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Healthy future for new North Lakes’ trainees

Two high school students have kick started their health careers at the North Lakes Health Precinct.

More and more school students are taking up the opportunity to pursue a school-based traineeship with another two trainees (left) Bethany Edwards and (third left) Georgia Luker joining the North Lakes Health Precinct team. They are pictured here with (second left) Community, Indigenous and Subacute Services Acting Executive Director Tami Photinos, Trainee Graduate and Administrative Officer Nataya O’Reilly, and Education Officer Leeana Barby.

Minister for Health and Minister for Ambulance Services Steven Miles said it was great to provide real opportunities for young adults so that they can grow their skills and pursue rewarding careers.

“The Palaszczuk Government is committed to not only bettering the health of Queenslanders, but to supporting and developing the next generation of healthcare workers and emerging leaders,” Mr Miles said.

As part of the Metro North Hospital and Health Service School-based Traineeship Program, the two trainees will attend school four days a week and work one day a week at North Lakes Health Precinct, while completing their Certificate III in Business Support.

“This comprehensive program gives students the chance to join and learn from our great team of healthcare professionals in North Brisbane,” Mr Miles said.

“The two trainees are part of a broader group of 32 school-based trainees beginning traineeships at Caboolture, Redcliffe and Kilcoy Hospitals, Brighton Health Campus and GP Oral Health Services during 2018.

“The traineeship program has increased from 19 students in 2017 to 32 in 2018.”

For school-based Trainee Bethany Edwards, who is in Grade 11 at Kilcoy State High School, the opportunity to work at North Lakes was too good of an opportunity to pass up.

“I have always wanted to do something in business and felt that the traineeship would be great hands on experience,” she said.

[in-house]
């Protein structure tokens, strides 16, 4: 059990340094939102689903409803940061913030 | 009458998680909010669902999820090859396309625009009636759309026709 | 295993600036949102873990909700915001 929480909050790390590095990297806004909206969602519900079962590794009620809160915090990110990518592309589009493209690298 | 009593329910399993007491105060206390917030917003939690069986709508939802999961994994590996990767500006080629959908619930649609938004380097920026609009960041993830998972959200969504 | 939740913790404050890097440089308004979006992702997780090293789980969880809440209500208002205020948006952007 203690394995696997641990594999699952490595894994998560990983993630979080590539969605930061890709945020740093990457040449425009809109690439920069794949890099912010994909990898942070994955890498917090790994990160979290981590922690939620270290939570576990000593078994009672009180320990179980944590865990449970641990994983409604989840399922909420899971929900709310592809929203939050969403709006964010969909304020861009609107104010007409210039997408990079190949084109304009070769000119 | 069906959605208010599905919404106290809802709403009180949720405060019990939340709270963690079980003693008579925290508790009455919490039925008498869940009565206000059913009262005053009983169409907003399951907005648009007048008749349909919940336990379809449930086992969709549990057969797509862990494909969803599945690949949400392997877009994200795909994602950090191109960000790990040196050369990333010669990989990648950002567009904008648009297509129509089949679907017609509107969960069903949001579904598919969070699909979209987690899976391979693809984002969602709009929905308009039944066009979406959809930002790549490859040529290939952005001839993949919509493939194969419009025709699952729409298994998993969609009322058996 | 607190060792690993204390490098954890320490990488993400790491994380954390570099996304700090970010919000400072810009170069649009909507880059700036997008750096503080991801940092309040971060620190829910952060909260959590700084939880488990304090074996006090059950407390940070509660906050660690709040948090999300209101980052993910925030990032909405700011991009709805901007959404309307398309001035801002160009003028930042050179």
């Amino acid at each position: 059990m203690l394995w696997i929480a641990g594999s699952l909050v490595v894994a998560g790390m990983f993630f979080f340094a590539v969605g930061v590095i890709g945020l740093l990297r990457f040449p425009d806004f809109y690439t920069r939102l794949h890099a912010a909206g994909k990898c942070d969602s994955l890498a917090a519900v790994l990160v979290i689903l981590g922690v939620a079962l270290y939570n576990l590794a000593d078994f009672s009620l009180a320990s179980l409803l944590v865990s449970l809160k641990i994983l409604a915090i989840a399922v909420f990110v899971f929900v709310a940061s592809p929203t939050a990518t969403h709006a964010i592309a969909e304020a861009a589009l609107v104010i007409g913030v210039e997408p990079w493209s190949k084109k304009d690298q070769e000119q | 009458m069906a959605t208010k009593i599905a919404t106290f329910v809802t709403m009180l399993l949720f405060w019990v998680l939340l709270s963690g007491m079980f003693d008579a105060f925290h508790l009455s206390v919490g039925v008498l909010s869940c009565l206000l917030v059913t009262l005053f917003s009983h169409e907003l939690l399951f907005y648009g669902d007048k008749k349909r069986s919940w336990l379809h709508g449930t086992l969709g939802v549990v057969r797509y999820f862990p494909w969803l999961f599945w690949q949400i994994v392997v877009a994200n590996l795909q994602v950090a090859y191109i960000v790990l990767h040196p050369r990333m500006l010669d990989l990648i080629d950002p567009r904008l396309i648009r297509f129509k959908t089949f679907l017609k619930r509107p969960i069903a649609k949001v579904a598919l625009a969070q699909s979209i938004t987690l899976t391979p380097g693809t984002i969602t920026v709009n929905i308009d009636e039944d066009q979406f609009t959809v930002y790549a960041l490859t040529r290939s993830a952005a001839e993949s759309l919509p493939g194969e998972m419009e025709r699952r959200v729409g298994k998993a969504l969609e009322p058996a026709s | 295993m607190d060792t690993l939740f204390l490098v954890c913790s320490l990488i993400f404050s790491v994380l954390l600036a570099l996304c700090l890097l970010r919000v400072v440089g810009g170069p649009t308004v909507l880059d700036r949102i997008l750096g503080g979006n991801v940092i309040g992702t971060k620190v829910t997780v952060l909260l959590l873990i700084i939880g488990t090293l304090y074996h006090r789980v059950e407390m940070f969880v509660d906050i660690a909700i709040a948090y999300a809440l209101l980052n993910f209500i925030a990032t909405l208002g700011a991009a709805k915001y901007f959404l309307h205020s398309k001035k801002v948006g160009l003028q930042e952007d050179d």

“The traineeship will give me an idea of what career pathway I would like to explore after high school.”

Community, Indigenous and Subacute Service (CISS) Acting Executive Director Tami Photinos said CISS was pleased to be involved in the community-based program, which would build our future workforce while giving these trainees some invaluable experience.

“Since 2005, 208 students have enrolled in the Metro North Hospital and Health Service School-based Traineeship Program,” she said.

“After 12 years in operation, nearly 70 per cent of graduates from the traineeship program are still employed across our service.”

One of those graduates was Nataya O’Reilly who is currently working at the North Lakes Health Precinct as an Administrative Officer following completion of her traineeship.

Nataya, who completed her studies last year while at Clontarf Beach State High School, said the program gave her great experience, and the confidence and competence to take the next step in her career.

The Metro North Hospital and Health Service School-based Traineeship Program will see school-based trainees participating from Pine Rivers, North Lakes, Bray Park, Caboolture, Kilcoy, Narangba, Redcliffe, Glasshouse, Bribie Island and Albany Creek High Schools.

The 32 trainees will be pursuing a range of qualifications across aged care, allied health, nursing, dental assistance, kitchen operations, horticulture or information technology.

The trainees are employed through the Australian Training Company, a not-for profit group training organisation while completing their Grade 11 and 12 studies at private and public high schools.

2018-06-08T15:53:07+00:00 6 June 2018|